In a world of trolls and argumentative people it is remarkable that we are still below 10 people that have been banned. This is not due to a lack of arguments, but in general people remember to argue themselves blue in an ever so polite way. We do have the best readers in so many ways (thank you).

The third thing was science above else. What we wrote should be factual and based on science and follow the data at hand. The reason back then was that we were stunned at some of the early volcano blogs playing loose with science and facts when talking about volcanoes. We wanted to be the opposing force of that.

Later came the clickbait youtubers bleating out ever weirder prophecies about ginormous volcanic eruptions. Science and facts in this day and age turned out to become ever more important, and we do our best to do our part.

So, it is with quite a bit of joy that we find that we are referenced as people try to point out those who produce hogwash. Every time I see someone referencing us as a means of stopping nonsense my heart leaps with joy.

Do get me right, there are very good Youtubers out there doing fabulous work in letting the images do the talking for them. I will especially mention Roman over at GutnTog, we have all drooled over his fabulous drone footage of Fagradalsfjall and La Palma.

Just a little while ago he emailed us and told us that he was a fan of ours since we kept to science and facts and offered us to use his drone footage (something that we will most assuredly do) and asked if we had any volcanoes in Iceland that we wanted droned to oblivion. Oh boy, do we want that!

So, hopefully there will be a bit of collaboration with Roman in the not-so-distant future with his wonderful videos, and us doing the best we can to explain what we see and how it came to be. Finally, we might have answers to our biggest riddle, Herdubreid.

And here we come to the most important thing. Nobody can do it alone. From the moment of inception I knew that I could not do it alone. We needed to be more writers than one. First of all, we all have working lives, families and so on.

Secondly, one voice will not be able to create a discussion and a foundation for scientific debate. Opposing views are important. It also forces us to do better, at least it forces me to be better.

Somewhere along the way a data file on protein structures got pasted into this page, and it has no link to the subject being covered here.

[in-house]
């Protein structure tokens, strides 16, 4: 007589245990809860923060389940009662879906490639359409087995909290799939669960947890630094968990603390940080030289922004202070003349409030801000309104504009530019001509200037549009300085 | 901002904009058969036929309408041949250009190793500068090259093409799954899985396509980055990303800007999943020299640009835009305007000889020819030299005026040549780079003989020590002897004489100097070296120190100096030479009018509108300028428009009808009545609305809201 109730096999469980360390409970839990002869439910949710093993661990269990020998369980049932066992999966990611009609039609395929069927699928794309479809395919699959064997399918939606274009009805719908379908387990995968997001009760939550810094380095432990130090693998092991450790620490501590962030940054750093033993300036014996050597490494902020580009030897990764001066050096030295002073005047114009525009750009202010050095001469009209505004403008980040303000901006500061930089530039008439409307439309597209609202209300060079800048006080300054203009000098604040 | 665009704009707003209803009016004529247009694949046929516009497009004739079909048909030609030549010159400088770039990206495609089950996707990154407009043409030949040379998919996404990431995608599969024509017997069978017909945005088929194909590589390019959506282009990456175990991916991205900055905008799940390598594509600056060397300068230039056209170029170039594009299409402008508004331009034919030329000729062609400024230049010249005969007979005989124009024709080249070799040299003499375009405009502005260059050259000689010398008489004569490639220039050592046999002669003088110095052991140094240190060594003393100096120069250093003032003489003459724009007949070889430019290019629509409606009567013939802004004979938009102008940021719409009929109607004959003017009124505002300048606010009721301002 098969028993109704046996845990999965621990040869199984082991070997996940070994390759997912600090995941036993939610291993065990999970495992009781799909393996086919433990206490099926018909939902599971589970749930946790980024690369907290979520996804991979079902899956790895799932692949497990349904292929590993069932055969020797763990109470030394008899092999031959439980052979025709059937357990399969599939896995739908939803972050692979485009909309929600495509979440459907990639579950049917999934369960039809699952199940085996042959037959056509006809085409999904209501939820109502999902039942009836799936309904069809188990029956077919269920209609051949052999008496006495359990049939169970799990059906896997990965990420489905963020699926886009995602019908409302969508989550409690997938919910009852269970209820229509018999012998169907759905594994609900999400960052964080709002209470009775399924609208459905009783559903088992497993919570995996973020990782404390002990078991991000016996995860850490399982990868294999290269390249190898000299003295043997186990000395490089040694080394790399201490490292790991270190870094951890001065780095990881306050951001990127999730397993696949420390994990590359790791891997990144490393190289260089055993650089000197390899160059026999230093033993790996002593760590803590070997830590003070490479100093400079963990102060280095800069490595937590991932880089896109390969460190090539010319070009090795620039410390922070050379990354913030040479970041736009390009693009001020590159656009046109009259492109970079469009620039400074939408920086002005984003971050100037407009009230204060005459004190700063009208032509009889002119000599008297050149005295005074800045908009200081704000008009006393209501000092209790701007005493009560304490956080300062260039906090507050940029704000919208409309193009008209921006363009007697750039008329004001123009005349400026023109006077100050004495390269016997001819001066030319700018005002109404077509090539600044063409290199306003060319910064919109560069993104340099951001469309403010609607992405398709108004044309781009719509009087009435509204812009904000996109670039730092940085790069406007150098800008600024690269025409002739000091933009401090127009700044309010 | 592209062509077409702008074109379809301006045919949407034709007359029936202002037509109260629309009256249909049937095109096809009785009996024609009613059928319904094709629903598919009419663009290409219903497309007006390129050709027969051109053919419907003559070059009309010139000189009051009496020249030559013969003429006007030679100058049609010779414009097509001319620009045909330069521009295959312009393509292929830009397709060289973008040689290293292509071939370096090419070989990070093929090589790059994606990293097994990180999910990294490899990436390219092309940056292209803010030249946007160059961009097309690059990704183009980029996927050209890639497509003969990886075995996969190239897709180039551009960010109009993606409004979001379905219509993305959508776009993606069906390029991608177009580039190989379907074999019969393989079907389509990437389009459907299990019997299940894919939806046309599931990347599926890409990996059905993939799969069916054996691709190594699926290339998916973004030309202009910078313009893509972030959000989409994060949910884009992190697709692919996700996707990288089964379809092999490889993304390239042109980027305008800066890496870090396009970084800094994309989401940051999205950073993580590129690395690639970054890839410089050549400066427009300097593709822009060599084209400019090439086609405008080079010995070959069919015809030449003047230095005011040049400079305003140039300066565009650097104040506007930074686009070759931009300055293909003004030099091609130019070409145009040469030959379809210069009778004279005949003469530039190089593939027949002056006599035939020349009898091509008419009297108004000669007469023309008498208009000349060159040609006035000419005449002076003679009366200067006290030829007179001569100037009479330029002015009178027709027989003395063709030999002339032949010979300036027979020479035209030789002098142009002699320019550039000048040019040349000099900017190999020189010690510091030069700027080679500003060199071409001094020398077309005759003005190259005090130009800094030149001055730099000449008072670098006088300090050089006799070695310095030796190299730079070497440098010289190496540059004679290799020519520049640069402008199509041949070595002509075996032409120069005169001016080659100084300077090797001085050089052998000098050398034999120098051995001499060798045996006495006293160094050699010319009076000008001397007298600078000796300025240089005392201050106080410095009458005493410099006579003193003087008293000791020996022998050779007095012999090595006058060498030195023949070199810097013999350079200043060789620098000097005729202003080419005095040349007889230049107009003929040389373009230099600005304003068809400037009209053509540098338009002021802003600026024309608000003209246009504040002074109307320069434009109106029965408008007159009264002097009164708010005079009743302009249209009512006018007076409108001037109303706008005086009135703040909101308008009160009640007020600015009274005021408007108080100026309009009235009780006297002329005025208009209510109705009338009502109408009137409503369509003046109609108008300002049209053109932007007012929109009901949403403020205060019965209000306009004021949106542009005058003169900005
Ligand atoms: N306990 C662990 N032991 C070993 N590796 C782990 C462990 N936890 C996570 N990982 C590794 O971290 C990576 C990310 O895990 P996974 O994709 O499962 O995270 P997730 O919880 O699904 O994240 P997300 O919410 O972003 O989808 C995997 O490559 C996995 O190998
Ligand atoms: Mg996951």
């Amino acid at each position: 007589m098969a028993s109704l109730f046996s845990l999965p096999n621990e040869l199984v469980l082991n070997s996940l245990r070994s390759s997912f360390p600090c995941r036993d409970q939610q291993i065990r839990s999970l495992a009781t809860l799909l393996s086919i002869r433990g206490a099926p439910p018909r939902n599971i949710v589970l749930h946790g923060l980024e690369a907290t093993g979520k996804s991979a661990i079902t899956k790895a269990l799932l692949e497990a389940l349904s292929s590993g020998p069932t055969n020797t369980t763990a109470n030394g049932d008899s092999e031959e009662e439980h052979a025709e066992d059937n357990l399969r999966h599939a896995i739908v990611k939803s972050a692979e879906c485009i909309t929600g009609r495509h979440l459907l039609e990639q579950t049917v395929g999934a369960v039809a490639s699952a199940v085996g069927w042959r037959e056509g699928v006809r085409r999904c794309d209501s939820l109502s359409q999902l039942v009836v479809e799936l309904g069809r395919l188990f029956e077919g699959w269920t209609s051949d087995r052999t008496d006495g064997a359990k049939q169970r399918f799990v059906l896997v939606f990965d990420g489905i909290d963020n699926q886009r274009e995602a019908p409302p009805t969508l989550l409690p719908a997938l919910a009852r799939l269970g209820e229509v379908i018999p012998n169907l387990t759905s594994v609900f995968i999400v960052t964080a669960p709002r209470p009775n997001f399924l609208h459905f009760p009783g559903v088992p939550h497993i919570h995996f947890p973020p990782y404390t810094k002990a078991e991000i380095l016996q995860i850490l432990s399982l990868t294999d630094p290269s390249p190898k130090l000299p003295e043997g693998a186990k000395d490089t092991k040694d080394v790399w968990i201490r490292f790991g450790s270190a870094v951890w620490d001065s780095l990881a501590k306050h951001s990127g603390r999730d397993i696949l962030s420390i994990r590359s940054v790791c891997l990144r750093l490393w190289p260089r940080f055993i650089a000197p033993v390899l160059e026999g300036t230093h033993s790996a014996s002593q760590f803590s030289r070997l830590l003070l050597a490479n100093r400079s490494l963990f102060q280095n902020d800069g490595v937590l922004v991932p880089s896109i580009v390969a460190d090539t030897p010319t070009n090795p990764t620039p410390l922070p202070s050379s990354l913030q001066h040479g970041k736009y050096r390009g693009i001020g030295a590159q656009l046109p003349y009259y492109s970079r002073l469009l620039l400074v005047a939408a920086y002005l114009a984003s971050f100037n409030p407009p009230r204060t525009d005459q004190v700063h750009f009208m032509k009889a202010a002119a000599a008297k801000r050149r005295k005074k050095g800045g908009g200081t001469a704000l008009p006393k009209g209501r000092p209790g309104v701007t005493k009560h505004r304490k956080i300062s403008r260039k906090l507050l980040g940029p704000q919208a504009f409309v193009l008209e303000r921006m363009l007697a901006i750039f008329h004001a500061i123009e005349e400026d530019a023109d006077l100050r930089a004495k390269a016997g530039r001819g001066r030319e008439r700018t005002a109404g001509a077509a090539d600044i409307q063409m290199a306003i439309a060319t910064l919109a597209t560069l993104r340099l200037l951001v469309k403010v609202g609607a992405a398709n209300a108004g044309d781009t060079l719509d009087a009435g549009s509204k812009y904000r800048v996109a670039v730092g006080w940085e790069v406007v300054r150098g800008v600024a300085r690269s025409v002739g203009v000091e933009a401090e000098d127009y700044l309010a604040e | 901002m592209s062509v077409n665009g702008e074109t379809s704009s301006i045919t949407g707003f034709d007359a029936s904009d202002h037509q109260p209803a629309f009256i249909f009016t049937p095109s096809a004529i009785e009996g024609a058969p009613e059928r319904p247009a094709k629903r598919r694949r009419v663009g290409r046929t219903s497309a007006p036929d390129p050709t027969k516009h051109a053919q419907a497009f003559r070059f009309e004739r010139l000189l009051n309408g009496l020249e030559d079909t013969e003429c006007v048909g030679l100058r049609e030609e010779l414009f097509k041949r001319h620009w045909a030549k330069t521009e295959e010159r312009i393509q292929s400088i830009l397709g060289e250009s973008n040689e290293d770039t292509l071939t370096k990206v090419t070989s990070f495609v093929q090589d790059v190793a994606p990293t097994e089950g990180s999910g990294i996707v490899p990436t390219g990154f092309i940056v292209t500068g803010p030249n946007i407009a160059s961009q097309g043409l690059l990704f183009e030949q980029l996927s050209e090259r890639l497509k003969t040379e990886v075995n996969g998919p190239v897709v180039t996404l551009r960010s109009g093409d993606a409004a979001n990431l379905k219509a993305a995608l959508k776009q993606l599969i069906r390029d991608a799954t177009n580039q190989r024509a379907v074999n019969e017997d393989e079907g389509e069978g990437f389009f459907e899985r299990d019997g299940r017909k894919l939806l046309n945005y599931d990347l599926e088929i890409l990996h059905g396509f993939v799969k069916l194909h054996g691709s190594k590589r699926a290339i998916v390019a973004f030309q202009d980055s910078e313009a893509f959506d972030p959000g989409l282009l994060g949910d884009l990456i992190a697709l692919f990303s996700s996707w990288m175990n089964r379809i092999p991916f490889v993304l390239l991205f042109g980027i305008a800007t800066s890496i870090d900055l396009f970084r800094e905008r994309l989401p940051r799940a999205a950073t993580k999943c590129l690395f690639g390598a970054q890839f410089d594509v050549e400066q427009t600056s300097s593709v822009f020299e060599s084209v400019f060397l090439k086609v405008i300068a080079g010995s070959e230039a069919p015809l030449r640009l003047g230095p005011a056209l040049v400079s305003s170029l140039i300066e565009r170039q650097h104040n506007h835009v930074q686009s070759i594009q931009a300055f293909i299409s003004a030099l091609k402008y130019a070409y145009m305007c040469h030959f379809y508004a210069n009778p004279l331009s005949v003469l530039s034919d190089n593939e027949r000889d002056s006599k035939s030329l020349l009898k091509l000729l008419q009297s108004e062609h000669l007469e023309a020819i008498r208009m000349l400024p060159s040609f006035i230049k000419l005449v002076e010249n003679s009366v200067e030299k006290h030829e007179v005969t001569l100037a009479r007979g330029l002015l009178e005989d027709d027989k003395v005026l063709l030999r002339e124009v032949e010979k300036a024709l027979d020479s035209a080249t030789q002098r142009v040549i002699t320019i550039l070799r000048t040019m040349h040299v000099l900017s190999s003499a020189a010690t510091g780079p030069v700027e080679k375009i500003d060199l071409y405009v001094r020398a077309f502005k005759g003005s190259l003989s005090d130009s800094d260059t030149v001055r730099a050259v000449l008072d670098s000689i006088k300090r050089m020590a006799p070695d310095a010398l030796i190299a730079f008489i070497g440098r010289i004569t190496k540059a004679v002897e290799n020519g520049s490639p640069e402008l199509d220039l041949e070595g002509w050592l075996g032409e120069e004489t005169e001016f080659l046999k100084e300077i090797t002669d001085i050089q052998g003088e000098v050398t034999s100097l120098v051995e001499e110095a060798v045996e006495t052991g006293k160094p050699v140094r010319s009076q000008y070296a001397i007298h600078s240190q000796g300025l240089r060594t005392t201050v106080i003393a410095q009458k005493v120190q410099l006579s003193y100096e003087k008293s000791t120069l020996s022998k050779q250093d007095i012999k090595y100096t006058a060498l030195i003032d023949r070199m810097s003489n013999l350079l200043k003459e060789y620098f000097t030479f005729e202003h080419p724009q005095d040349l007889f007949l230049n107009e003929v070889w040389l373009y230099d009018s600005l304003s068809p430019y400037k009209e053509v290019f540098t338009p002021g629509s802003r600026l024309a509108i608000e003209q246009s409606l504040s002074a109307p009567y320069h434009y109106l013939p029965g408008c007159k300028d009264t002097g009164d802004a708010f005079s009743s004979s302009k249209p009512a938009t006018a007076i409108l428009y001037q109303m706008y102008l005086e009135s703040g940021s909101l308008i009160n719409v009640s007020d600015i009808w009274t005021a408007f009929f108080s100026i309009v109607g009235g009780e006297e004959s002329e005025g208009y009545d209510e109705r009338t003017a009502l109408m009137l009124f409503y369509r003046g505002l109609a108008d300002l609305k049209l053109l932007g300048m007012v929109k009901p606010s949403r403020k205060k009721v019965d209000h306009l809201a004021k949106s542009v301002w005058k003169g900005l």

Over the years we have had many guest writers, recurring guest writers, specialists writing about their volcanoes, and in the end a small group of staff-writers that uphold the bulk of the writing.

Let me talk about one of them. I do have a more than passing interest in the field of astrophysics, and I read a lot about astrophysics. And I noticed that a certain (back then) commenter wrote really astounding comments about volcanoes and now and then about astrophysics.

And since I am a curious person, I looked at the registration email and noticed a name out of the stary sky of astrophysics that I knew about quite well, as it happened, I had just read one of his papers.

I mentioned this to Henrik Lovén, and he had for quite some time wanted to write about exo-volcanology, so he contacted our dear Albert, and history was made. In his very unassuming and kind way Albert lifted the bar for factual correctness and showed us what a true popular science article could be.

Due to Albert, I found that I had about one week to become a far better writer than I had ever been. And I better had to have all my reasoning and facts straight, otherwise I would receive a polite professorial thumping in our backchannel.

There are also the unsung heroes who perform our daily technical maintenance, Gaz Dale, Tommy Wallace and Ingrid van der Voort. Without them the place would fall to pieces in a heartbeat, you guys are the best.


The New Decade Volcano Program

Out of the trio of Albert, Henrik, and I, came our claim for fame during a session of having beers together. We somehow got it into our heads that the Decade Volcano Program needed an update since it had been running for a decade.

We also felt that the volcanoes did not truly fulfil the original requirements for the decade volcano program. On top of that we wanted to update those requirements a bit.

Out of this came a monster-set of articles. To our surprise the series got wings and flew out over the world, and in many ways, it influenced how decadal volcano programs are used today.


My two favourite articles